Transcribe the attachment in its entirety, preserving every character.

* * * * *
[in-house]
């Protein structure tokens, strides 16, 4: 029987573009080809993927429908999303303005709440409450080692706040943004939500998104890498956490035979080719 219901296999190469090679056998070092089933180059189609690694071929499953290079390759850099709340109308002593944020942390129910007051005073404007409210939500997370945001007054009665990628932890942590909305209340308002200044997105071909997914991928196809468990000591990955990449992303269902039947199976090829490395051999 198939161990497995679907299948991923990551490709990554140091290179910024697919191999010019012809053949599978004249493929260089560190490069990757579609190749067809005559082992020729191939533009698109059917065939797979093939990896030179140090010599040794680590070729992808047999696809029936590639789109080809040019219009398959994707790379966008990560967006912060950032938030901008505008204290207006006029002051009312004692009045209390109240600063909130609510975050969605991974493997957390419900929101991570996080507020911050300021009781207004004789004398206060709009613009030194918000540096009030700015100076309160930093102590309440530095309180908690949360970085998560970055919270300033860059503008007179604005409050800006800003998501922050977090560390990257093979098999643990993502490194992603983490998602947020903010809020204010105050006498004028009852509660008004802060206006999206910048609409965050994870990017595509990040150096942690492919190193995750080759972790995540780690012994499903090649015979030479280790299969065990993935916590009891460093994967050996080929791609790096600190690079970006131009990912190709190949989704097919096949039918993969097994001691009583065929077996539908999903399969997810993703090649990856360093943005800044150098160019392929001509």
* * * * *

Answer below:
[in-house]
């Protein structure tokens, strides 16, 4: 029987573009080809993927429908999303303005709440409450080692706040943004939500998104890498956490035979080719 219901296999190469090679056998070092089933180059189609690694071929499953290079390759850099709340109308002593944020942390129910007051005073404007409210939500997370945001007054009665990628932890942590909305209340308002200044997105071909997914991928196809468990000591990955990449992303269902039947199976090829490395051999 198939161990497995679907299948991923990551490709990554140091290179910024697919191999010019012809053949599978004249493929260089560190490069990757579609190749067809005559082992020729191939533009698109059917065939797979093939990896030179140090010599040794680590070729992808047999696809029936590639789109080809040019219009398959994707790379966008990560967006912060950032938030901008505008204290207006006029002051009312004692009045209390109240600063909130609510975050969605991974493997957390419900929101991570996080507020911050300021009781207004004789004398206060709009613009030194918000540096009030700015100076309160930093102590309440530095309180908690949360970085998560970055919270300033860059503008007179604005409050800006800003998501922050977090560390990257093979098999643990993502490194992603983490998602947020903010809020204010105050006498004028009852509660008004802060206006999206910048609409965050994870990017595509990040150096942690492919190193995750080759972790995540780690012994499903090649015979030479280790299969065990993935916590009891460093994967050996080929791609790096600190690079970006131009990912190709190949989704097919096949039918993969097994001691009583065929077996539908999903399969997810993703090649990856360093943005800044150098160019392929001509």